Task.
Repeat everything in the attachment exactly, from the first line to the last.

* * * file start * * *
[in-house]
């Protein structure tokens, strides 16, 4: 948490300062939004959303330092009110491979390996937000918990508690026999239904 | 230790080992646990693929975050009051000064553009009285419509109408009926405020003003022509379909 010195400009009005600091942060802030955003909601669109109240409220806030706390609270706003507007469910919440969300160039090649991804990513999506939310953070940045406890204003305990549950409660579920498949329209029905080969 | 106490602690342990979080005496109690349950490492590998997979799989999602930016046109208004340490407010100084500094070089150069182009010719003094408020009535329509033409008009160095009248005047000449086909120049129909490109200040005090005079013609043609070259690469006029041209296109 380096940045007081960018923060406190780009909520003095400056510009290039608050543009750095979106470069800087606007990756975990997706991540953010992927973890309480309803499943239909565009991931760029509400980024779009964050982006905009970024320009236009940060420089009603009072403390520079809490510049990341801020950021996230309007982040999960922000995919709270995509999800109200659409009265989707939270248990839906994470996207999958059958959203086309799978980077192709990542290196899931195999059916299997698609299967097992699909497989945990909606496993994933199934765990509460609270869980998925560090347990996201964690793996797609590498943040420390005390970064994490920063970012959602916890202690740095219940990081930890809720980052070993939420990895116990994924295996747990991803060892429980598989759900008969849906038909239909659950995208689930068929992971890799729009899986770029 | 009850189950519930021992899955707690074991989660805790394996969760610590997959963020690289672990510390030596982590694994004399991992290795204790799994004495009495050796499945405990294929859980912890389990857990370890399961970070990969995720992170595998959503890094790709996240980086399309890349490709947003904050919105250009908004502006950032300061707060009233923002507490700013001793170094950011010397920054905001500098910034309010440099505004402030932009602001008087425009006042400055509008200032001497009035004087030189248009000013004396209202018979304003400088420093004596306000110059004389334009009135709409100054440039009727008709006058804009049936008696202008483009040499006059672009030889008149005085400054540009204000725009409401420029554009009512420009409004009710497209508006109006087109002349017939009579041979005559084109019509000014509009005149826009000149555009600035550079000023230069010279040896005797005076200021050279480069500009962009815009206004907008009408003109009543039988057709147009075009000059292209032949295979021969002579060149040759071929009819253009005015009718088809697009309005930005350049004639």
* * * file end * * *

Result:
[in-house]
């Protein structure tokens, strides 16, 4: 948490300062939004959303330092009110491979390996937000918990508690026999239904 | 230790080992646990693929975050009051000064553009009285419509109408009926405020003003022509379909 010195400009009005600091942060802030955003909601669109109240409220806030706390609270706003507007469910919440969300160039090649991804990513999506939310953070940045406890204003305990549950409660579920498949329209029905080969 | 106490602690342990979080005496109690349950490492590998997979799989999602930016046109208004340490407010100084500094070089150069182009010719003094408020009535329509033409008009160095009248005047000449086909120049129909490109200040005090005079013609043609070259690469006029041209296109 380096940045007081960018923060406190780009909520003095400056510009290039608050543009750095979106470069800087606007990756975990997706991540953010992927973890309480309803499943239909565009991931760029509400980024779009964050982006905009970024320009236009940060420089009603009072403390520079809490510049990341801020950021996230309007982040999960922000995919709270995509999800109200659409009265989707939270248990839906994470996207999958059958959203086309799978980077192709990542290196899931195999059916299997698609299967097992699909497989945990909606496993994933199934765990509460609270869980998925560090347990996201964690793996797609590498943040420390005390970064994490920063970012959602916890202690740095219940990081930890809720980052070993939420990895116990994924295996747990991803060892429980598989759900008969849906038909239909659950995208689930068929992971890799729009899986770029 | 009850189950519930021992899955707690074991989660805790394996969760610590997959963020690289672990510390030596982590694994004399991992290795204790799994004495009495050796499945405990294929859980912890389990857990370890399961970070990969995720992170595998959503890094790709996240980086399309890349490709947003904050919105250009908004502006950032300061707060009233923002507490700013001793170094950011010397920054905001500098910034309010440099505004402030932009602001008087425009006042400055509008200032001497009035004087030189248009000013004396209202018979304003400088420093004596306000110059004389334009009135709409100054440039009727008709006058804009049936008696202008483009040499006059672009030889008149005085400054540009204000725009409401420029554009009512420009409004009710497209508006109006087109002349017939009579041979005559084109019509000014509009005149826009000149555009600035550079000023230069010279040896005797005076200021050279480069500009962009815009206004907008009408003109009543039988057709147009075009000059292209032949295979021969002579060149040759071929009819253009005015009718088809697009309005930005350049004639």